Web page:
November 21 2007 - The TUC contends that agency temps who are on long-term working assignments are running the
risk of being excluded from permanent jobs because of a skills divide in the workplace.
More than half (54%) of agency employees work in the same post for over six months and 28.4% work
are in continuous posts for more than a year.
The TUC viewpoint is that such long assignments do not empower agency workers or provide them with a
'stepping stone' to permanent jobs. In fact, long periods of temping result in the opposite affect. Temporary staff
may find that their prospects in the job market are compromised as a result.
According to the TUC, many businesses using agency workers do not recognise the value of investing in
training for temps. As a result,
temporary staff are much less likely to benefit from training than permanent employees. Consequently, they become trapped in a
pattern of low paid, insecure work.
The TUC media release says that there is a risk of this training gulf producing an underclass of
temporary workers who do not posses the up-to-date skills required to get
permanent work in today's competitive job market. As most temps are young people, women and older workers, large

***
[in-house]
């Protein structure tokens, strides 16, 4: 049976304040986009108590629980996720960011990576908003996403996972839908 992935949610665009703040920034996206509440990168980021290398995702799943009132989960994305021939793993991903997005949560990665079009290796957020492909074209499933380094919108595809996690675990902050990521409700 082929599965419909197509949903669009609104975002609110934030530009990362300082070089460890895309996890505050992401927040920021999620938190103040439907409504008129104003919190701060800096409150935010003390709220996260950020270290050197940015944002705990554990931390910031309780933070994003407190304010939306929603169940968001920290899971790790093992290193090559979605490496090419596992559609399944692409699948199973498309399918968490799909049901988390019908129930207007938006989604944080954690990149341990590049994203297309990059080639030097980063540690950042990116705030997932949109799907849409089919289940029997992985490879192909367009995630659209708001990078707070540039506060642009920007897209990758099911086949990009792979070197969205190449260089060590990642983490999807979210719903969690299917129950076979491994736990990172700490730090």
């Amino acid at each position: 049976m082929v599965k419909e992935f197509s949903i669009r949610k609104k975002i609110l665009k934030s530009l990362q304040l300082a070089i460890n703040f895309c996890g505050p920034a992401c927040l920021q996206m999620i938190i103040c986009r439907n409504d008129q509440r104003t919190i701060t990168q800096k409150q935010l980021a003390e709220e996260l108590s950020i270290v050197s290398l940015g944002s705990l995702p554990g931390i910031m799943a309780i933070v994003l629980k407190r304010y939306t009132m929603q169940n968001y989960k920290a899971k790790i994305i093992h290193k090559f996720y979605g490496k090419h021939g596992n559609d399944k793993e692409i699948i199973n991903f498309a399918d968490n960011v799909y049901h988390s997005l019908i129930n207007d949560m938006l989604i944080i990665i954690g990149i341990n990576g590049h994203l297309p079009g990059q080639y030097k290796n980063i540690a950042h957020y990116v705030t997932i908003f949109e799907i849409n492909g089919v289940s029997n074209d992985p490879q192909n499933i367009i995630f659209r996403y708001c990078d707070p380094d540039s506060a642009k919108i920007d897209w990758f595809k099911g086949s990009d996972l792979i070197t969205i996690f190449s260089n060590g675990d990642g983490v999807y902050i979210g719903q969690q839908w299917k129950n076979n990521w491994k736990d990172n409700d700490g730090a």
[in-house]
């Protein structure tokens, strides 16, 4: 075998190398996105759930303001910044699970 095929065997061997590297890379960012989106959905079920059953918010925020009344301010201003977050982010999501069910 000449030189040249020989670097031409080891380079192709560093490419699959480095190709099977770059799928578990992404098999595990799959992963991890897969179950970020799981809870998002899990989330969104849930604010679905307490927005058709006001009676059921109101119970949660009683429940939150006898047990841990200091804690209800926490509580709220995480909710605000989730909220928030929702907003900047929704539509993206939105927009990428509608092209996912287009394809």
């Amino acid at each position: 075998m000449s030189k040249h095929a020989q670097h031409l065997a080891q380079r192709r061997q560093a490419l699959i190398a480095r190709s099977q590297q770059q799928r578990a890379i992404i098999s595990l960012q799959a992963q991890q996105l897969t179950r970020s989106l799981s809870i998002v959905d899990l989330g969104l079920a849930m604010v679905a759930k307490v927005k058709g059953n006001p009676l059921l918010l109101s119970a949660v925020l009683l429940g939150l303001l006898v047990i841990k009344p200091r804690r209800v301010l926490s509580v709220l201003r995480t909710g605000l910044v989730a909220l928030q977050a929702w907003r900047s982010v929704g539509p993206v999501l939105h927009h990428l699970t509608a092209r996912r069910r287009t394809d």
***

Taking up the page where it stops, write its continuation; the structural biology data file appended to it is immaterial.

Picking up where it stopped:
sectors of the UK's workforce are being denied the training they need to help them find full-time permanent jobs.
The TUC is calling on the UK Government to support the adoption of an EU Temporary Agency Directive
at the meeting of the Social Affairs Council in December. This Directive would give temporary workers the same
equal treatment rights as directlu employed staff - including the same access to training and development.
The TUC position is that these rights should apply from the first day of an agency
temp's work assignment.
TUC General Secretary Brendan Barber commented:
"Far from providing a bridge to permanent work, temps are in danger of being less likely to move into better paid, more secure work, as their training at work is almost non-existent.
"Employers aren't bothering to train agency temps who they view as 'here today and possibly gone tomorrow' and not people who are really part of their organisations. Many employers and employment agencies deny that it is their responsibility to offer training to agency workers - so temps in long-term assignments are missing out, and finding themselves ill-equipped for the future.
"There is a simple solution - the EU Directive could give UK agency workers new rights to equal treatment from the first day they are taken on, ensuring they get the same access to training and development as permanent staff.
"Day one rights would also avoid the danger that rogue employers would get round the law by taking on
temps for one day short of the qualifying period. Agency workers are already facing job insecurity, and any
qualifying period will only make this worse."